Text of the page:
The book Of Mice and Men, by John Steinbeck, is a prime example of black and white characterization, creating an unrealistic portrayal of human nature. This black and white characterization shows in the stereotypical hero description given to Slim. It shows also in the characterization of the character Curley, who the author depicts as a type of antagonistic evil, the opposite of Slim. Plus, the writing of these two characters in the book promotes that they are common, one-dimensional characters. All of these points create two sadly, unrelatable characters.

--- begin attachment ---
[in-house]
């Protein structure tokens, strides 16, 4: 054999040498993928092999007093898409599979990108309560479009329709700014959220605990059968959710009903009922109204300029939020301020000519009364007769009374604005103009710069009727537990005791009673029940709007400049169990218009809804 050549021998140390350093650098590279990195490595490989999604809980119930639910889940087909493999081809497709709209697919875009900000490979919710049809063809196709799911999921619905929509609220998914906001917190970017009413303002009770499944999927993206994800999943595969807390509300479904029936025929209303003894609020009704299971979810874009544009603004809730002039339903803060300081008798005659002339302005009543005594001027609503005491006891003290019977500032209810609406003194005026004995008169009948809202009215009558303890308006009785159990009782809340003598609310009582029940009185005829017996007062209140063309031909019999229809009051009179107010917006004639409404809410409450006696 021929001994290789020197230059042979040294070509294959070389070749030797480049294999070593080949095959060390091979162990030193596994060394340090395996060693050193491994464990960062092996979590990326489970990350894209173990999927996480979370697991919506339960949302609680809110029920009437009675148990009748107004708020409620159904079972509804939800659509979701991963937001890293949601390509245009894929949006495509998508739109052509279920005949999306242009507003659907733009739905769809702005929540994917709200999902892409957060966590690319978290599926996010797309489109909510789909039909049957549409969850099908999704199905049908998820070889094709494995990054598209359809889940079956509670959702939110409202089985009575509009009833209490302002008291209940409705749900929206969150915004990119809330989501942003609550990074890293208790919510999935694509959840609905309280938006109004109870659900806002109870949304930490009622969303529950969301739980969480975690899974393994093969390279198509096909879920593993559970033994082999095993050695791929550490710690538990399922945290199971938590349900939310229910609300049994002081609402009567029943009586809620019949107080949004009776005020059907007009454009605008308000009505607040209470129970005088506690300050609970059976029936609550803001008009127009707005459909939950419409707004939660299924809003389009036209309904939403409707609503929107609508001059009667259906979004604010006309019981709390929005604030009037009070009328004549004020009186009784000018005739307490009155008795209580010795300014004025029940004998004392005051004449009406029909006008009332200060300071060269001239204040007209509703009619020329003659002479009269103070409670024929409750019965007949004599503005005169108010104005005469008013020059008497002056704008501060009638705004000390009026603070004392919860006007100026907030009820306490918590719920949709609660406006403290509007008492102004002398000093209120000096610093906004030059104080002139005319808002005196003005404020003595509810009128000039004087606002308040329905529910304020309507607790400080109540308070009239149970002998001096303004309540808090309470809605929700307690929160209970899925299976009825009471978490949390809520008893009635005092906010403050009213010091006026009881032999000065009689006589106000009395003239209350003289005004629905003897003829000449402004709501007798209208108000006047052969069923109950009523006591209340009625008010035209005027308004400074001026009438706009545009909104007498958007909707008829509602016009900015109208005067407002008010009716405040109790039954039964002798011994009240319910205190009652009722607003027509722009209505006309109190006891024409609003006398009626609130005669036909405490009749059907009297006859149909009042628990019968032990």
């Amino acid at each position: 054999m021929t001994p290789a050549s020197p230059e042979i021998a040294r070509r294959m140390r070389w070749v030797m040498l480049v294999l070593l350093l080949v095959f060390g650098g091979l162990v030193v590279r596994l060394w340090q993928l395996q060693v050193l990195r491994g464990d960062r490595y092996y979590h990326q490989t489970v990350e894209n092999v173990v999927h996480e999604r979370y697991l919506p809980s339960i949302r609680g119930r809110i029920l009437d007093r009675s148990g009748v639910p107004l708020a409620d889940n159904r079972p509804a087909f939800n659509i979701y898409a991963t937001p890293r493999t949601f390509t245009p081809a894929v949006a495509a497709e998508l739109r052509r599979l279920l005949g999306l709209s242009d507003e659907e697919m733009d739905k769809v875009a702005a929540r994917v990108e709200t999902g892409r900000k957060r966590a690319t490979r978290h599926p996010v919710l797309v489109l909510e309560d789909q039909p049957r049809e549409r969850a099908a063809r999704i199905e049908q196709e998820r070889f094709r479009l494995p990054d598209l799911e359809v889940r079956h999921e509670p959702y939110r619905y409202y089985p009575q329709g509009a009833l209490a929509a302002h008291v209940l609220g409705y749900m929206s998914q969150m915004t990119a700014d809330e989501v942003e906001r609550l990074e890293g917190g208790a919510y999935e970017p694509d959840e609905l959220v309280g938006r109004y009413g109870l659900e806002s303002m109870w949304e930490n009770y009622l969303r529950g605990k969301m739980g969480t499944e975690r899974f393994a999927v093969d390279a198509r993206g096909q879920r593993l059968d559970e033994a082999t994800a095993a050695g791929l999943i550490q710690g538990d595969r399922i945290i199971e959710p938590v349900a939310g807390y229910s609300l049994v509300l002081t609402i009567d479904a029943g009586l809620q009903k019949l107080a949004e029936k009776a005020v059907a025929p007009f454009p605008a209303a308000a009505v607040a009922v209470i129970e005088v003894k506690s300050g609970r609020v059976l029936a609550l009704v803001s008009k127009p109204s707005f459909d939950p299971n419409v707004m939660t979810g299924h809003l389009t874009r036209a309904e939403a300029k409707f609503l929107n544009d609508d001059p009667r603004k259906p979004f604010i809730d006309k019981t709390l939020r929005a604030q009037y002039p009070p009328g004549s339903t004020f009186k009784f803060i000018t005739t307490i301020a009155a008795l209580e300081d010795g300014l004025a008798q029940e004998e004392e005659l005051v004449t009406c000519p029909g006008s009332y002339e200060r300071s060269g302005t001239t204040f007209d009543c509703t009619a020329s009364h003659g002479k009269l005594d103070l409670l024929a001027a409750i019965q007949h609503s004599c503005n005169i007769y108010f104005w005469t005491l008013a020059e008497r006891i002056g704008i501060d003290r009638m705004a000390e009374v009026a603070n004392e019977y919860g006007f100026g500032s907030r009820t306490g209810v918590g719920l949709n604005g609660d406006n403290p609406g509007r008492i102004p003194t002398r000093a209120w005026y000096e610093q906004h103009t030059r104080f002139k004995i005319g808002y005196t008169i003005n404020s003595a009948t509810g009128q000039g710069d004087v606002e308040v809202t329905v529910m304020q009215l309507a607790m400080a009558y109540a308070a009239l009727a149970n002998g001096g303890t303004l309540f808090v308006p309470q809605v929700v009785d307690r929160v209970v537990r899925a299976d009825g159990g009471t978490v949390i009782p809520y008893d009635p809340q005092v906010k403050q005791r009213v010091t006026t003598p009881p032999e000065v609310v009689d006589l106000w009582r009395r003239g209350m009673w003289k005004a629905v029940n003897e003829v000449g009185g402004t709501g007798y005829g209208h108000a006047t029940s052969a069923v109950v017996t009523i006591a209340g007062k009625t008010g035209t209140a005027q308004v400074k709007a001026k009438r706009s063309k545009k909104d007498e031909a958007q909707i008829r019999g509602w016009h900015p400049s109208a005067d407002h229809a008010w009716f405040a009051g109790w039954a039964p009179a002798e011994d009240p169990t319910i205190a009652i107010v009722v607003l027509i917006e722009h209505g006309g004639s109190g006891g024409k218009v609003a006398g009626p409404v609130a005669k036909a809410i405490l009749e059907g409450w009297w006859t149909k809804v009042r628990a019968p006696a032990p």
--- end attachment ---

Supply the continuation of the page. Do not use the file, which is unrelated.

First and foremost, there is Slim, a character who Steinbeck only gives the role of the “good guy” or the “hero” throughout the novelette. In the book, it introduces Slim in a manner of…show more content… Similarly to Slim’s introduction, the book introduces Curley by looking for his wife and immediately making moves to antagonize George, and more specifically, Lennie. By introducing Curley this way, it makes Steinbeck seem like when writing the scene, he appears to impose the fact that, Curley represents the ultimate bad guy. Another great example shows in his short temper in the scene where he attacks Lennie with no factual reasoning and says, “No big son-of-a-bitch is gonna laugh at me” (Steinbeck 61). Curley’s quick reaction due to his anger, verbal threat, and Curley letting the situation escalate so quickly reinforces the author's desire to confirm to the readers that Curley plays the antagonist. Finally, the most obvious piece of evidence of this shows in his impractical emotionless reaction, or more accurately, his livid reaction to his wife’s death. Some would argue that anger depicts an appropriate reaction to someone killing a person’s wife, but the way Curley reacts seems unrealistic to how a person would normally experience any death because the only emotion is anger, which of course is accurate to his antagonistic